“Supersizing” construction components reflects a variety of concepts including “modularization”, “prefabrication”, “off-site-fabrication”, “max-fabrication”, “max-fab”, “panelization”, “pre-assembly”, “standardization”, “constructability”, and the list continues to grow. Owners and contractors throughout Europe and Asia began “supersizing” construction components when rebuilding housing units following World War II, long before "supersizing" became a fast food craze in the United States. Although the Marriott corporation has developed at least 32 modular hotels in the US since 2014, other stakeholders competing within the commercial housing marketplace have been slower to adopt the concept of “supersizing”.
Unlike, their counterparts in the commercial housing market, contractors involved with the industrial market throughout the US, have been "supersizing" components since the 1950's, Many years of experience have proven that “supersizing” construction components into large modules off-site, or sometimes even on-site, provides multiple benefits, including:
- Increasing productivity, by assembly under controlled conditions.
- Accelerating schedules, by allowing assembly without regards to sequence.
- Improving safety, by using repetitive procedures.
- Lessening waste, by using pre-manufactured parts.
- Heightening quality, by using the same crews under the same circumstances.
- Promoting sustainability, by lessening waste and increasing productivity.
- Avoiding weather impacts, by assembly in climate-controlled environments.
- Reducing shipping issues, by lessening the number of shipments and parts.
Despite the benefits of “supersizing”, the commercial housing marketplace in the United States – aside from Marriott - has simply not embraced the concept of “supersizing” as readily as either their counterparts in the industrial sectors, or within the housing marketplaces across both the Atlantic and Pacific.
Construction components have recently been successfully “supersized” in the commercial housing marketplace throughout Australia, the United Kingdom, Asia, and Europe. In Melbourne Australia, the La Trobe Tower, a 44-storey apartment building was constructed in 19 months as opposed to 26 months or 30% faster using integrated structural prefabrication, a proprietary panel façade system, and bathroom pods. In Greenwich England, the Creekside Wharf Tower, a 23- storey apartment building was constructed in 32 weeks as opposed to 64 weeks, using 653 steel "Prefabricated-Prefinished Volumetric Construction" or PPVC Modules, including separate living and bathroom modules, delivered at a pace of 20 modules a week. In Singapore, the Brownstone Executive Condominiums, a cluster of 638 apartments throughout 8 buildings each 10-storeys or more, is the largest modular development in the World and was constructed with 40% productivity savings using 5,000 concrete PPVC Modules at the rate of 1 floor per week. Throughout Europe there are approximately 1,800 modular hotels both under construction and in the planning stages many of which are in Germany and France.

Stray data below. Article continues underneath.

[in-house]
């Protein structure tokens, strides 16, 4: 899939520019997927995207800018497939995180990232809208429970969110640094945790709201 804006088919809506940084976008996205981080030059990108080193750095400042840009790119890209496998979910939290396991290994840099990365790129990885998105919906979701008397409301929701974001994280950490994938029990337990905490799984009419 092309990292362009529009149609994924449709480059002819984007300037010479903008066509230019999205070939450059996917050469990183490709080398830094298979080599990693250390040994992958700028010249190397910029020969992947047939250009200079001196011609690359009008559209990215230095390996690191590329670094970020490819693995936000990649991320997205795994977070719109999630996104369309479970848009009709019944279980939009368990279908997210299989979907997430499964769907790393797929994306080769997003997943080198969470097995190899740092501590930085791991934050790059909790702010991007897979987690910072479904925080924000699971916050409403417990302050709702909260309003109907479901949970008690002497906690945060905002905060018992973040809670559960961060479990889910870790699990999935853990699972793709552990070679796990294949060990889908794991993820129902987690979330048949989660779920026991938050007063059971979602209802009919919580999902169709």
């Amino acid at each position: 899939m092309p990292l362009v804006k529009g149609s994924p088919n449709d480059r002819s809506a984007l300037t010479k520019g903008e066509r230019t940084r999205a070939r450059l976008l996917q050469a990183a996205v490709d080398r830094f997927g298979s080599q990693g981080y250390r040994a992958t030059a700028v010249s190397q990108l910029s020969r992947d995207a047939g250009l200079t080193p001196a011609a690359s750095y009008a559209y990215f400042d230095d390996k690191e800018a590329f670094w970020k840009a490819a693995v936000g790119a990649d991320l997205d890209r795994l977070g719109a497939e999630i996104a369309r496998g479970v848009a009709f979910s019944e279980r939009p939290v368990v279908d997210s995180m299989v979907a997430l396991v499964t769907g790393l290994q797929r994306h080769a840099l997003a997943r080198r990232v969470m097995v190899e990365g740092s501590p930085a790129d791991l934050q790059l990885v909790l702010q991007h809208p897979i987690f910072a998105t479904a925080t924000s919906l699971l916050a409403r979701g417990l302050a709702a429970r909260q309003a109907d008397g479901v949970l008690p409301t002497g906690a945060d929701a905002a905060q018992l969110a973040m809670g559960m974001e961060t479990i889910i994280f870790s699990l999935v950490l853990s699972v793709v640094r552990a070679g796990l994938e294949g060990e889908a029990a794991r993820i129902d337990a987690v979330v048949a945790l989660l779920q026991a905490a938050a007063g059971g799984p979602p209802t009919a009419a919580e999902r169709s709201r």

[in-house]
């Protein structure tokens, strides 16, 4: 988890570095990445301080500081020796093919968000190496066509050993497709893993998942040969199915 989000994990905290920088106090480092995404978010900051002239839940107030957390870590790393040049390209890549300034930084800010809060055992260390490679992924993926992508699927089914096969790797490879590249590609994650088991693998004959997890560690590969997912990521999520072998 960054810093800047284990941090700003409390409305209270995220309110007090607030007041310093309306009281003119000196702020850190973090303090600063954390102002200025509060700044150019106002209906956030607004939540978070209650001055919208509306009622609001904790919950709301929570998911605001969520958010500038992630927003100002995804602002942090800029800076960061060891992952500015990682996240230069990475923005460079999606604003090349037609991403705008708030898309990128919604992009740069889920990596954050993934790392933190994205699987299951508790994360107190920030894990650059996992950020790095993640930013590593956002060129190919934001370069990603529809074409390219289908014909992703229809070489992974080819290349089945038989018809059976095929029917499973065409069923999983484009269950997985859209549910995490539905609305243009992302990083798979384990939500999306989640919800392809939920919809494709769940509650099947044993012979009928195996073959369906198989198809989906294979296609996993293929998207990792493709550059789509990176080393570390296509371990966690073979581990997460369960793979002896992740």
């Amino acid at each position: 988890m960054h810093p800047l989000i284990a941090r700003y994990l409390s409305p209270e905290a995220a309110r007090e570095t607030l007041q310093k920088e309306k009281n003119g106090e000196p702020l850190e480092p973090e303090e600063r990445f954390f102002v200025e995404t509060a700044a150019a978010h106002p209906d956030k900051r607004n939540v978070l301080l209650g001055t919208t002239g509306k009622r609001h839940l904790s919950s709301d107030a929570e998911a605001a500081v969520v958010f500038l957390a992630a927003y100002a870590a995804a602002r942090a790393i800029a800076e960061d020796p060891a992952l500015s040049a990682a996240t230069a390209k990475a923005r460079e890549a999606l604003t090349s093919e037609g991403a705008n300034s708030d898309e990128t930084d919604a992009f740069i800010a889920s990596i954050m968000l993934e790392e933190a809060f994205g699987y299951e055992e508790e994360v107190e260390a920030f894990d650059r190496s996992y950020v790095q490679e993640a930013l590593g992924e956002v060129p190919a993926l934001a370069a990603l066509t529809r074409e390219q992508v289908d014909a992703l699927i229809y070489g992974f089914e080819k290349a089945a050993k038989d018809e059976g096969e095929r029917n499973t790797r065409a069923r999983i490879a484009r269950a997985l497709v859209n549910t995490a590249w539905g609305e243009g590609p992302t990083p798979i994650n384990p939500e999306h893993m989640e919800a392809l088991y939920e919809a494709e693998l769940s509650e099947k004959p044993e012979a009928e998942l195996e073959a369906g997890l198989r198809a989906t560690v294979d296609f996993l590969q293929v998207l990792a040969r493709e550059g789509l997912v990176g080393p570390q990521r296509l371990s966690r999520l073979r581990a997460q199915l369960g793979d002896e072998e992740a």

Ironically, one of the most famous uses of supersizing in commercial housing was introduced at the1967 World Expo in Montreal. Habitat 67 was comprised of 354 concrete boxes creating 146 residences. The modular boxes allowed for 15 different housing types, with gardens and terraces, connected by high tension rods, steel cables and welds, and accessed by six elevator pillars. More recently, “supersizing” was used in development of the Star Apartments, a 5-storey homeless shelter in Los Angles, California, consisting of 102 units and 200 modules.
The most impressive use of “supersizing” in the US marketplace is the Marriott AC Hotel, New York NoMad, the world’s tallest modular hotel, consisting of 29-storeys and 168 rooms. Each guestroom is a separate PPVC module, fully finished, including beds, sheets, pillows and furniture, and fully equipped bathroom including toiletries. The structure also included a modular roof and rooftop bar, with the entire structure and amenities erected in just 90 days. Despite the accelerated schedules, reduced costs, and increased productivity, the commercial housing market in the United States has not kept pace with similar marketplaces overseas.
Perhaps the greatest impacts that modularization or "supersizing" may have upon society is when combined with 3D printing technology for use in constructing low-income housing. [See "Is 3D Printing the Future of Construction, posted 5/10/23]. A small group of companies are employing 3D printing to address the housing crisis in the US. In 2018, the walls of a 650 sf home were modularized using 3D printing of extruded concrete in 24 hours at a cost of approximately $12,000. The 3D printer left openings for the doors and windows which along with the roof, MEP, and interior finishes were manually installed once the layered concrete had fully cured. A partnership between "supersizing" and 3D printing would seem to offer a solution for overcoming the costs, time and labor shortages standing in the way of solving the low income housing crisis in our major cities and other urban areas. [See, "Is 3D Printing the Future of Construction", posted 5/10/23].
The demand for housing in urban areas has grown at a rapid pace over the last 200 years. The world population residing in major cities and other urban areas was 3% in 1800, 15% in 1900, 55% presently, and is expected to be 66% by 2050. Unless the construction industry helps society find a way to address the growing need for low cost housing in urban areas, homelessness will continue to expand at unprecedented rates.